A little gem from Sweden and one from Denmark:
-Real Humans (Äkta människor), season 1, is set in the near future, at a time when humanoid robots (hubots) have become ubiquitous, fulfilling every job from caretaker for the aged to construction workers or sex toys. The storyline follows several linked individuals: the children of David Eischer are a group of hubots upgraded to have free will, and on the run from the authorities with plans of their own; the Engman family is the recipient of a new hubot, and its members struggle to adjust their attitude to it, from the mother who insists on treating her like a human being to the son who falls in love with her; and their neighbour Roger who, abandoned by his wife for her hubot lover, joins an anti-hubot movement…
This was a really interesting character-focused thriller, with a nuanced examination of various characters. There were a few stumbles (near the ending, I thought a few too many new-ish motivations came to the fore a little too quickly), but it’s still masterful. The examination of what people do to hubots, and the questions on the nature of free will, are really great; and I loved that the series, in the end, doesn’t take positions but encourages you, the viewer, to decide where you are standing. Also loved that the two competing groups trying to transform/preserve society–the children of David Eischer and the government officials in pursuit of them–are shown as equally ruthless. And, finally, it’s quite nice to see a balanced cast, where everyone has their own contributions to make (in some series I have the feeling there’s, say, three main characters and everyone is playing second fiddle to them to the point of being almost flattened out of existence); and a cast with very strong female roles (the heart of the Engman family is Inger, the fierce lawyer wife–we never even learn what it is that her husband does). Bonus points for the queer pastor who is just awesome.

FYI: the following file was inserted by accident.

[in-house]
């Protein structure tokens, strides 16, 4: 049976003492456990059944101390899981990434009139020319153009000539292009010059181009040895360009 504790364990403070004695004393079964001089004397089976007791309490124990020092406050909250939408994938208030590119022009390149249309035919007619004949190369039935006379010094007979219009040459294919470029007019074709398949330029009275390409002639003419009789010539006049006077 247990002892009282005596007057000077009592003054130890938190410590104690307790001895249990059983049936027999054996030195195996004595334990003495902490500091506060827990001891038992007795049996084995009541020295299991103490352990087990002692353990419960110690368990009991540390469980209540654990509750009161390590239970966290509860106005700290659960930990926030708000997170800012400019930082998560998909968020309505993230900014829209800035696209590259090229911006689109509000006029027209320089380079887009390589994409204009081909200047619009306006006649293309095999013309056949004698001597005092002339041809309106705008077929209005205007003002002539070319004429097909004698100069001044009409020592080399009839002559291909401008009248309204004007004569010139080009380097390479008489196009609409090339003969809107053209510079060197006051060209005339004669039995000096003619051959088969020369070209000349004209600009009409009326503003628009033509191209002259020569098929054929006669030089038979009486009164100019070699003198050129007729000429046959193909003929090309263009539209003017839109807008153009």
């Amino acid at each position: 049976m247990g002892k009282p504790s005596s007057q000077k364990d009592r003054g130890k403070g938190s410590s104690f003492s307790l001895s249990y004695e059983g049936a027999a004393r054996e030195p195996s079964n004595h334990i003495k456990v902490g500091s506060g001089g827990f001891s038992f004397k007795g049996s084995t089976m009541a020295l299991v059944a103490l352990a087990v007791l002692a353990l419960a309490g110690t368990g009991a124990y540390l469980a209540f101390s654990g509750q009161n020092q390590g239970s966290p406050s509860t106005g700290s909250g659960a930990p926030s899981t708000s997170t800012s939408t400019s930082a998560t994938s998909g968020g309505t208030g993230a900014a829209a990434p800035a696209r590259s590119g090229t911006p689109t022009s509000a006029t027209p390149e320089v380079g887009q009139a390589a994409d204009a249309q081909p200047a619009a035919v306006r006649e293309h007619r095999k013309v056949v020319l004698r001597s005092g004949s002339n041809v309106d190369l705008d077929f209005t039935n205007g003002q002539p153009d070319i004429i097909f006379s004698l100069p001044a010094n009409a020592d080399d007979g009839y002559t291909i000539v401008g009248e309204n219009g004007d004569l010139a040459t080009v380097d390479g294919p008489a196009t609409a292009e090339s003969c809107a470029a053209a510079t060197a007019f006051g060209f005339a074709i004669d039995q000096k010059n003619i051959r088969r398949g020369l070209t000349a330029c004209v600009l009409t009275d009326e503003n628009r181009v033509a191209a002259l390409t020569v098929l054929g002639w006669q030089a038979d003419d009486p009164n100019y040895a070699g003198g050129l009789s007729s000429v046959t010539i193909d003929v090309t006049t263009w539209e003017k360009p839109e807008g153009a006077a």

As I understand, there is a series 2 that recently aired in Sweden. The DVDs are coming out at the end of the month, and the H is already pestering me to buy them. That should tell you how much we’ve both enjoyed it.
-Borgen: I’d watched Season 1 of Borgen earlier, and was surprised to enjoy it much more than The Killing. I’m probably getting a little bored with crime dramas at the moment… We watched season 2 recently, where State Minister (Danish Prime Minister) Birgitte Nyborg struggles to keep her government together amidst political backstabbing and family crises. It’s still pretty good: I love the theme of the series, the troubled relation between the media and the politicians (not exclusive to Denmark, sadly!); and the necessity to make compromises that may not be the best moral choices in order to achieve one’s goal. In many ways, Birgitte’s trajectory mirrors that of Troels Hartmann in the Killing–an idealistic politician who discovers that she can’t always have what she wants–; though she is more experienced than Troy from the outset, and shown as a fierce negotiator and politician even before she accedes to the post. For all its desire to grapple with complex subjects ranging from depression to war crimes, it’s actually a pretty optimistic series about human nature; probably why I prefer it to The Killing, which comes to pretty much the opposite conclusion… (not sure how to feel about the double-parter about Denmark getting involved in a civil war in a fictitious African country which looks a hell of a lot like Sudan: on the one hand, true to what actually happens today: on the other hand, a few too many easy clichés, and I would have liked a little more examination of this interference and its cost. But minor stuff, altogether). Well worth watching.
(I could also easily have done without the French tag line of “A woman in the Spheres of Power”, which implies there is something special and unique about Birgitte. Am not sure it was the tag line in Denmark, because the series most certainly never treat Birgitte’s gender like it’s something special, and indeed a lot of her fellow politicians are also women).
Cross-posted from Aliette de Bodard
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